Peter Tanner obituary | Research and development


Peter Tanner, my father, who died at the age of 92, was a physics researcher who worked on a number of important technological innovations.

Born in Poplar, east London, Peter was one of five children born to Alex (née Zanerra) and William Tanner, an estate agent, who had served in the Royal Artillery in the First World War. His mother’s tenacity during the difficult days of the Depression enabled her boys to win scholarships to the Coopers’ Company school.

During World War II, Peter was evacuated to Frome, Somerset. He went to study physics at the University of Hull, then served as a lieutenant in the Royal Navy (1951-54). He then worked as a research physicist in radar development at Marconi in Chelmsford Essex, where in 1954 he met Sheila Bailey, a teacher; they married two years later.

In 1959 he became a research physicist at Associated Electrical Industries in Aldermaston Court, Berkshire, working with physicist TE Allibone and his team in the gas discharge group on the fusion project. Its purpose was to explore the possibility of performing thermonuclear reactions in a controlled manner to generate electricity. The team built Sceptre, one of the world’s first fusion reactors.

From the AEI, in 1963 he joined the National Research Development Corporation (NRDC), created by the government after the war to help inventors commercialize their innovations. My father held several positions, including that of head of the electrotechnical and electronics group. Working closely with Christopher Cockerell, inventor of the hovercraft, Peter would regale us with stories of how Cockerell rolled out the first hovercraft blueprints on his desk.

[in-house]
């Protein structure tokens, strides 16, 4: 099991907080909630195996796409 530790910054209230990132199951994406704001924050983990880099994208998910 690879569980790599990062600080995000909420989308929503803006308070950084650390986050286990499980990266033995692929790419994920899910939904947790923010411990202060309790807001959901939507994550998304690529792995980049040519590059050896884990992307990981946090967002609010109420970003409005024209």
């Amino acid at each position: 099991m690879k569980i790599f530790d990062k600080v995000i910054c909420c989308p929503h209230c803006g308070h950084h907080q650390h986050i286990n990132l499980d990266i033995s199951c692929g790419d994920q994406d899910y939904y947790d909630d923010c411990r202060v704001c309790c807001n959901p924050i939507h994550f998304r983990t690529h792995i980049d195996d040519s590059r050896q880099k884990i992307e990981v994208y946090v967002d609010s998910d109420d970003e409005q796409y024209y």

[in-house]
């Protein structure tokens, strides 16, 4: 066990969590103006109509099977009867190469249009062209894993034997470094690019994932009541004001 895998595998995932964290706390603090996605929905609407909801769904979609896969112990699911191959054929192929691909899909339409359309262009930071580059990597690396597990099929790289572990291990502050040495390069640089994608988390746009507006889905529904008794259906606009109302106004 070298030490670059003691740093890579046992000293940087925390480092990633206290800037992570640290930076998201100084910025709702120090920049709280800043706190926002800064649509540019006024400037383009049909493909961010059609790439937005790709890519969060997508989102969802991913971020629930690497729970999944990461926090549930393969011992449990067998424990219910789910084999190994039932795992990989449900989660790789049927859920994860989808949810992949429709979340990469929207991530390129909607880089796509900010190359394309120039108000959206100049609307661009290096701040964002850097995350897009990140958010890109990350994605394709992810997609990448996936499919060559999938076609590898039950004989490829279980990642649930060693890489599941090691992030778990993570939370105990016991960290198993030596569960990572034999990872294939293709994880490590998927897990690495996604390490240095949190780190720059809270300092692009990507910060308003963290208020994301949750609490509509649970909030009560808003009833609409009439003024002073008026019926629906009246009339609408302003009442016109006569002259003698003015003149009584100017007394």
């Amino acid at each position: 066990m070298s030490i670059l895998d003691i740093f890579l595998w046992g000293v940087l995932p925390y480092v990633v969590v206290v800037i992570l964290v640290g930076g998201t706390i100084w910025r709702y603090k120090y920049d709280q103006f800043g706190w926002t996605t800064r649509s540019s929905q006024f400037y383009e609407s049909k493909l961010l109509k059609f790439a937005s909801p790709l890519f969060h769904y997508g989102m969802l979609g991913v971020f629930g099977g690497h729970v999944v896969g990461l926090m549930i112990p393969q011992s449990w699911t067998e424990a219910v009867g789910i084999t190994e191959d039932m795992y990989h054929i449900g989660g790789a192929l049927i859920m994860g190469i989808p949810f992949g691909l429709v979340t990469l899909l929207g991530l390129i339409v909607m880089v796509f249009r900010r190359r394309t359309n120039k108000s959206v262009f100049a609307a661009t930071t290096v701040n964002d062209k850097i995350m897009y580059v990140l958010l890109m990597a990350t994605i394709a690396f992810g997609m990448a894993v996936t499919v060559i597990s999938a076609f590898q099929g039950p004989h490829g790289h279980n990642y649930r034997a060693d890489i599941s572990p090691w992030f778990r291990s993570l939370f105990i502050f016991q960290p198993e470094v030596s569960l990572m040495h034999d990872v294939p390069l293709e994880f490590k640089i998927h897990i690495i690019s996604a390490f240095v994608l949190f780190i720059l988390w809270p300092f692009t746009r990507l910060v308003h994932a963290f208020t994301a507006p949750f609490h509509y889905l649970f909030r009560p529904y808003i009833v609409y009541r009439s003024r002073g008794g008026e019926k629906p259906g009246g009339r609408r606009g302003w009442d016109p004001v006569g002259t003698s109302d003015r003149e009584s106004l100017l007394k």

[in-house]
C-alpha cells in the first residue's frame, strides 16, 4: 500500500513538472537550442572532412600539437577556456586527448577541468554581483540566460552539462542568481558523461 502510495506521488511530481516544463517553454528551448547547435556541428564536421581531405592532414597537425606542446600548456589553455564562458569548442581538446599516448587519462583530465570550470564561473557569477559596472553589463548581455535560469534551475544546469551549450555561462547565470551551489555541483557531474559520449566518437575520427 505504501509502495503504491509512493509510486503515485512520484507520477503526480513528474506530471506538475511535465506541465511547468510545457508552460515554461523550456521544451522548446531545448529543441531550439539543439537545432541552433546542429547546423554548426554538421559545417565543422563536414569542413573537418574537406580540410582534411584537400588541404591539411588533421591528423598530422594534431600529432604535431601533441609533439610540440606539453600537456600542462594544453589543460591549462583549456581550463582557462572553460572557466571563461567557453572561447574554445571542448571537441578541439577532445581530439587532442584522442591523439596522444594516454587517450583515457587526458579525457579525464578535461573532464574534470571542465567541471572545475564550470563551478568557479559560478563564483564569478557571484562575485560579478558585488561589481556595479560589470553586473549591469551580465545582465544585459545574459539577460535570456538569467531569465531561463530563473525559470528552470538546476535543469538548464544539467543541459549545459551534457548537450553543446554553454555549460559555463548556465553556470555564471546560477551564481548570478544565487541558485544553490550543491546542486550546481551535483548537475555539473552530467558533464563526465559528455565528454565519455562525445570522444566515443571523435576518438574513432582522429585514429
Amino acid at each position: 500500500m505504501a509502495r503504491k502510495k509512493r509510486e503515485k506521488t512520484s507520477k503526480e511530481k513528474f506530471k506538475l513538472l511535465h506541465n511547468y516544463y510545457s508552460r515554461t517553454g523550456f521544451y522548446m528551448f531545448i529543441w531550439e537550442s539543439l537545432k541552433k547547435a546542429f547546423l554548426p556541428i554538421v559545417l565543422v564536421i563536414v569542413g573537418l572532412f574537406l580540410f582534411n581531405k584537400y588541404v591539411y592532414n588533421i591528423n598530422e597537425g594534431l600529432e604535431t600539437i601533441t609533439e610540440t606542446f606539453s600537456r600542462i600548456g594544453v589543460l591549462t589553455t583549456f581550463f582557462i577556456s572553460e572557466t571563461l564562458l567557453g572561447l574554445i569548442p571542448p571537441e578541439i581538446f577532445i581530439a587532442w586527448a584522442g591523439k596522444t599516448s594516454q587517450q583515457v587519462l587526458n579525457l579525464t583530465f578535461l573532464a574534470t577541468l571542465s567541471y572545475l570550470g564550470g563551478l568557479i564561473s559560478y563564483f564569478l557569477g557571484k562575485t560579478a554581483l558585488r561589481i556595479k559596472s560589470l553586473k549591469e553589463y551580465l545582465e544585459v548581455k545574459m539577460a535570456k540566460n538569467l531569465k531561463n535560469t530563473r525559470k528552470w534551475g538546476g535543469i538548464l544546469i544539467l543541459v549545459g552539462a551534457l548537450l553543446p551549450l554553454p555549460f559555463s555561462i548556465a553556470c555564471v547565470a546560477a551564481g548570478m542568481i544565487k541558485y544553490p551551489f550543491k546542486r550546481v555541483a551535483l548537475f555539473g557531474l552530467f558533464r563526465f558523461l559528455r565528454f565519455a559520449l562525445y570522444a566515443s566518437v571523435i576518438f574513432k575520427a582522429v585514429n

In 1981, the NRDC was merged with the National Enterprise Board to form the British Technology Group, where my father became director of business development. He was talking about meeting Clive Sinclair, sitting around the kitchen table at his farmhouse in Cambridgeshire, and bringing home early versions of a calculator or a pocket TV.

The improvement of the NRDC featured in Harold Wilson’s 1966 manifesto as he strove to harness what he called the “white heat of technology”, and Peter met Wilson in Downing Street to discuss the transfer of technology. Many of the inventions that the NRDC helped bring to market, such as magnetic resonance imaging, went on to make essential contributions to British life.

Decades later, colleagues at King’s College London revealed that the research he had begun at Marconi had made little progress since, and he was accepted for a doctorate to complete his dissertation, Developments in Thermionic Converters (1995-2001 ). He obtained his doctorate at the age of 72.

Retired in 1994, when he was not pursuing his research, he read to us or recited poetry to us from memory. Or continuing as a churchwarden in Mortimer, Berkshire. Lately, as he often said, he was just waiting for the last bus.

Sheila died in 2005. Peter is survived by his two children, Liz and I, his grandchildren, Sam, Jack, Annie and Will, his sister, Joan, and a daughter-in-law, Lindsay, from his first marriage. Sheila.

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